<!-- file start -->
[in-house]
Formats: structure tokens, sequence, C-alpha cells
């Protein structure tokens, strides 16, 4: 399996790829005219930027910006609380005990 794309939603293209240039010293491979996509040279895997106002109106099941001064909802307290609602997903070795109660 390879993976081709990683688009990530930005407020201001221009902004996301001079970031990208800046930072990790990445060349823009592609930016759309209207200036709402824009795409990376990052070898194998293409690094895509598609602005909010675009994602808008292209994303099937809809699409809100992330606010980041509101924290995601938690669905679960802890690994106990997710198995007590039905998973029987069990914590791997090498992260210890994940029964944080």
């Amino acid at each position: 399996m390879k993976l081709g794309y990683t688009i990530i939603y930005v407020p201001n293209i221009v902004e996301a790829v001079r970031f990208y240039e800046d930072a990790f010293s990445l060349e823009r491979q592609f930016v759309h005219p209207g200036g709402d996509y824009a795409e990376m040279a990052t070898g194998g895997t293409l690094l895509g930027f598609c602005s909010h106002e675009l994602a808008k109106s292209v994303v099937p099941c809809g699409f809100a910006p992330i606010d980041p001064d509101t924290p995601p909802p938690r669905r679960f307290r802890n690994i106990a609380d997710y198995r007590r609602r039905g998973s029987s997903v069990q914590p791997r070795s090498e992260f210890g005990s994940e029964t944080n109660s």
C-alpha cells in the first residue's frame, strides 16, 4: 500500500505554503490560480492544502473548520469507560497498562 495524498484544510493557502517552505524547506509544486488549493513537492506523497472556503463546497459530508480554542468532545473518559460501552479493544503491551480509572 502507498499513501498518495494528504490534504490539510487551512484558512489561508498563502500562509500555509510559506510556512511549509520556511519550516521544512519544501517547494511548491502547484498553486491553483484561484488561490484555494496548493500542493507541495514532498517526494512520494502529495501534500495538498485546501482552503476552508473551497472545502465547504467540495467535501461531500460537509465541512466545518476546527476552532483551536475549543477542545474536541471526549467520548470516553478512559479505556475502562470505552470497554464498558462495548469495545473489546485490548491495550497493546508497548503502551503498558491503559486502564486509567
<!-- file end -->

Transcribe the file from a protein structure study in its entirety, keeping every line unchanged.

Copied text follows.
[in-house]
Formats: structure tokens, sequence, C-alpha cells
């Protein structure tokens, strides 16, 4: 399996790829005219930027910006609380005990 794309939603293209240039010293491979996509040279895997106002109106099941001064909802307290609602997903070795109660 390879993976081709990683688009990530930005407020201001221009902004996301001079970031990208800046930072990790990445060349823009592609930016759309209207200036709402824009795409990376990052070898194998293409690094895509598609602005909010675009994602808008292209994303099937809809699409809100992330606010980041509101924290995601938690669905679960802890690994106990997710198995007590039905998973029987069990914590791997090498992260210890994940029964944080």
């Amino acid at each position: 399996m390879k993976l081709g794309y990683t688009i990530i939603y930005v407020p201001n293209i221009v902004e996301a790829v001079r970031f990208y240039e800046d930072a990790f010293s990445l060349e823009r491979q592609f930016v759309h005219p209207g200036g709402d996509y824009a795409e990376m040279a990052t070898g194998g895997t293409l690094l895509g930027f598609c602005s909010h106002e675009l994602a808008k109106s292209v994303v099937p099941c809809g699409f809100a910006p992330i606010d980041p001064d509101t924290p995601p909802p938690r669905r679960f307290r802890n690994i106990a609380d997710y198995r007590r609602r039905g998973s029987s997903v069990q914590p791997r070795s090498e992260f210890g005990s994940e029964t944080n109660s």
C-alpha cells in the first residue's frame, strides 16, 4: 500500500505554503490560480492544502473548520469507560497498562 495524498484544510493557502517552505524547506509544486488549493513537492506523497472556503463546497459530508480554542468532545473518559460501552479493544503491551480509572 502507498499513501498518495494528504490534504490539510487551512484558512489561508498563502500562509500555509510559506510556512511549509520556511519550516521544512519544501517547494511548491502547484498553486491553483484561484488561490484555494496548493500542493507541495514532498517526494512520494502529495501534500495538498485546501482552503476552508473551497472545502465547504467540495467535501461531500460537509465541512466545518476546527476552532483551536475549543477542545474536541471526549467520548470516553478512559479505556475502562470505552470497554464498558462495548469495545473489546485490548491495550497493546508497548503502551503498558491503559486502564486509567